Fourteen dairy cooperatives and several dairy trade associations filed a formal request seeking a public hearing to consider implementing multiple component pricing (MCP) in two additional Federal Milk Marketing Orders.

Natzke dave
Editor / Progressive Dairy

The organizations filed the formal hearing request with the USDA’s Agricultural Marketing Service on April 3. The USDA has 30 days from the date the request was filed to either:

• issue an action plan to complete the hearing within 120 days

• request additional information

• deny the request


The request would convert FMMOs 5 (Appalachian) and 7 (Southeast) to MCP. If successful, eight of the 10 FMMOs will utilize MCP, with only the Florida and Arizona orders retaining skim-butterfat pricing.

Co-ops filing the request were: Cobblestone Milk Cooperative, Cooperative Regions of Organic Producer Pools, Dairy Farmers of America, Erie Cooperative Association, Foremost Farms USA, LANCO-Pennland Quality Milk Producers Association, Lone Star Milk Producers, Maryland and Virginia Milk Producers Cooperative Association, Michigan Milk Producers, Prairie Farms Dairy, Premier Milk, Scioto Co-Operative Milk Producers Association, Southeast Milk and White Eagle Cooperative Association.

Producer trade associations supporting the request were: National All-Jersey (NAJ), the Kentucky Dairy Development Council, the Georgia Milk Producers and the North Carolina Dairy Producers Association.

NAJ, an organization representing breeders of Jersey cattle with high-component milk, have long been proponents of MCP. It launched “Project Equity” in 1976 and was at the forefront when the Great Basin FMMO adopted MCP in 1988.

The difference between skim-butterfat pricing and MCP lies in how the skim portion of milk is priced, according to the NAJ Equity Newsletter.

Skim-butterfat pricing assumes all producer milk contains 2.99 percent true protein and 5.69 percent other solids. Producers are paid for their milk and Class II, III and IV processors buy skim based on those default component levels. Under that system, NAJ said, producer milk with higher components is undervalued and milk with lower components is overvalued.

Six benefits listed

“The absence of multiple component pricing for the Southeast and Appalachian markets (Orders 5 and 7) creates and perpetuates marketing inefficiency, lack of uniformity for manufacturing milk prices, inequitable marketing or procurement costs to handlers, and understated revenue to producers,” according to NAJ. It identifies six benefits from converting the FMMOs to MCP:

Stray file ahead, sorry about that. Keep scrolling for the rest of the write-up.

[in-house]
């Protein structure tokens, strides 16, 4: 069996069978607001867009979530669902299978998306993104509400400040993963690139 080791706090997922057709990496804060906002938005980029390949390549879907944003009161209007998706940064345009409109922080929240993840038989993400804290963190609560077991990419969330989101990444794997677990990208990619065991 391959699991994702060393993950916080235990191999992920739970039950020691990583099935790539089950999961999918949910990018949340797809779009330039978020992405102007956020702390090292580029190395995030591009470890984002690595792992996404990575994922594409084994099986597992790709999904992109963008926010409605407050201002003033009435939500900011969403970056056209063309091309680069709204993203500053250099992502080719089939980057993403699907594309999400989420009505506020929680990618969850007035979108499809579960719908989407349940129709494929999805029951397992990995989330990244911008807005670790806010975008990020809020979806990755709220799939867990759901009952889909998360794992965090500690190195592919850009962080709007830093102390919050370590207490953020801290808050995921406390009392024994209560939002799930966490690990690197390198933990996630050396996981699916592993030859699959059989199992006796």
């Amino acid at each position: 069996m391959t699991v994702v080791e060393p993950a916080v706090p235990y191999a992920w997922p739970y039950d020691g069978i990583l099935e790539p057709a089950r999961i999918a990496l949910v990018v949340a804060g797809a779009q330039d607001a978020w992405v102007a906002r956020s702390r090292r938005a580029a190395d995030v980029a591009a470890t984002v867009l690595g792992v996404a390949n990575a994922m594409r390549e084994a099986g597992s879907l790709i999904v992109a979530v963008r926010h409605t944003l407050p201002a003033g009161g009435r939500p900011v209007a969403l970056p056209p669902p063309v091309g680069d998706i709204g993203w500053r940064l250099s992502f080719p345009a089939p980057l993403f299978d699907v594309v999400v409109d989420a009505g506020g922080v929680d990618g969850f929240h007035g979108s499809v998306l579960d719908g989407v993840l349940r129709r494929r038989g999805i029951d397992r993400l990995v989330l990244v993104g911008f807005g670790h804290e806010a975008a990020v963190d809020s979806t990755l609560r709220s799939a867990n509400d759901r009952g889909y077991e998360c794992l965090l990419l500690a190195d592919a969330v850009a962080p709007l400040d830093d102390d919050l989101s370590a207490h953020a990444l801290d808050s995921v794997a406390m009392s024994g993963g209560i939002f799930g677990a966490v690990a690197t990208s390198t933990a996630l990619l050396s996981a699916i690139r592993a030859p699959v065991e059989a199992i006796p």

1. Increase hauling efficiencies. Above-average protein milk in the states on both sides of the border of Orders 5 and 7 is being hauled longer distances to be delivered to processing plants in the MCP orders to realize its protein value. If this milk was delivered to processing plants in Orders 5 and 7, it would lose value because the existing skim-butterfat pricing does not factor its protein into its regulated price. The protein value realized from the MCP orders more than offsets the cost of the additional hauling. However, if Orders 5 and 7 utilized MCP, milk hauling could be made more efficient while realizing the added value from protein. Furthermore, data suggests that below-average protein milk produced outside of Orders 5 and 7 is being trucked into Southeast to minimize its price discount from having below standard protein.

2. Eliminate transaction losses. When supplemental milk for Order 5 and 7 Class I plants needs to be purchased from the surrounding FMMOs, that milk is purchased using MCP and sold in the Southeast using skim-butterfat pricing. Often these transactions result in a loss to the handler because the milk has greater value when priced using MCP. These transaction losses would not occur if Orders 5 and 7 utilized MCP.

3. Increase regulatory uniformity for manufacturing milk. Currently, Class II, III and IV milk costs are different in the MCP orders than the skim-butterfat orders. Manufacturing plants in the Southeast pay the same price for the skim portion of their milk regardless of its protein or solids-not-fat content. Manufacturing plants in the surrounding MCP orders pay for the solids in the skim. Therefore, milk that contains above- or below-average skim solids will carry a different cost for manufacturers located in Orders 5 and 7 compared to their counterparts located in the MCP orders. Manufactured products compete for markets regionally and even nationally. Having different milk costs creates an uneven starting point for processors located in different orders.

4. Provide better price signals to producers. Consumers value dairy products for their component content, both butterfat and protein. Historical data shows that producers in MCP orders have increased the protein content of their milk over time due to FMMO prices including value for protein.

5. The somatic cell count (SCC) adjustment will incent improved milk quality. Four of the six MCP orders include a small price adjustment based on whether producer milk has an SCC above or below 350,000 cells per milliliter. Historical data shows producers in those orders have reduced their SCC levels over time.

6. Increase the value of pooled milk. While the pooled value of Class I milk will not change with the adoption of MCP, the value of Class II, III and IV milk is expected to increase. FMMO market administrators have estimated the change in value of Class II, III and IV skim solids pooled in Orders 5 and 7 from January 2008 through December 2017 would have added nearly $83 million to pooled revenues during that 10-year period.

Read also: Issues and options for Using multiple component pricing to set pricing in Federal Milk Marketing Orders   end mark

Dave Natzke